Wednesday, December 9, 2009

Blunt, Forsee Cite Inflated Cost Figures In Saying "No" To Clean Energy for Mizzou

It's a twisted new turn in the saga of false attacks on clean energy and climate legislation.

University of Missouri System President Gary Forsee recently used some fuzzy math to back away from a commitment he signed to promote clean energy and fight global warming on college campuses. Forsee had previously joined 662 other school administrators nationwide in signing the American College & University Presidents' Climate Commitment, which is seen as a symbol of the growing recognition by academic leaders (college presidents) that future generations (their students) will lose out on the new energy jobs of the future and suffer the worst effects of global warming unless we cap carbon pollution.

Then he turned around and authored a letter to notorious clean energy opponent Rep. Roy Blunt, who voted against the American Clean Energy and Security Act this summer and has taken more than $1 million in campaign cash from Big Oil and energy special interests. In the letter, Forsee argues that limiting carbon pollution through a cap-and-trade system would cost the UM system too much.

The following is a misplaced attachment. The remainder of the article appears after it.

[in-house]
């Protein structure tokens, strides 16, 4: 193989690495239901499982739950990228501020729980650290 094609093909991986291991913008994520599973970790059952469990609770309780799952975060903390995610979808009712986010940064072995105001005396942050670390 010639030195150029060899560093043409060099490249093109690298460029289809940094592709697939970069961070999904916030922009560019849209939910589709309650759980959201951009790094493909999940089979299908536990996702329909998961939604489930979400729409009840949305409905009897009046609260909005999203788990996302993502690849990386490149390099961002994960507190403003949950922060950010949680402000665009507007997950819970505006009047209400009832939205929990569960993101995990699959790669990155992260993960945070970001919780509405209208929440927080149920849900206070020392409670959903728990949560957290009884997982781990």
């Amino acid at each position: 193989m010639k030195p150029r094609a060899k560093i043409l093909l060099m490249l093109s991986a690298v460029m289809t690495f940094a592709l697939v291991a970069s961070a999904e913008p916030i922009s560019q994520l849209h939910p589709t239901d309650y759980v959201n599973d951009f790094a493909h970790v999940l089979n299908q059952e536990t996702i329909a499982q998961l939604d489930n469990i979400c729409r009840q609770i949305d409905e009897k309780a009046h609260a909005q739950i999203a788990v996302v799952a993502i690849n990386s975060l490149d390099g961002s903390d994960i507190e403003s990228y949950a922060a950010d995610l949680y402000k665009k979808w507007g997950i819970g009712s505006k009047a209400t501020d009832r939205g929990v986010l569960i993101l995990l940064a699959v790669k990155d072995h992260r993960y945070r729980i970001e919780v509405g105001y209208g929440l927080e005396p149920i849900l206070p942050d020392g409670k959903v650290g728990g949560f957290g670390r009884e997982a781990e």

Now Roy Blunt is promoting Forsee's letter in a twisted effort to show that the Univeristy of Missouri system would suffer from clean energy and climate legislation. The kicker? The House Select Committee that's working on climate legislation did a fact-check of Forsee's cost claims and found that they were wildly exaggerated. No matter: when you're Roy Blunt, thousands of clean energy jobs for Missouri, cleaner air and water and greater national security just don't seem to make a compelling enough case to reform our nation's dangerous energy policies.

By the way, how's the Forsee flip-flop playing on campus? Badly, according to coverage in the University's student newspaper (check out the comments section!). The paper's editorial board slams Forsee for failing to consult other administrators like the UM system's chancellor before writing a letter claiming to represent the UM system. As a result, the paper writes, "sending this on his own could make it look like Forsee has a political agenda and not a fiscal one."

Given that Forsee and Rep. Blunt seem to be singing the same twisted song on clean energy facts, we're inclined to share that concern.

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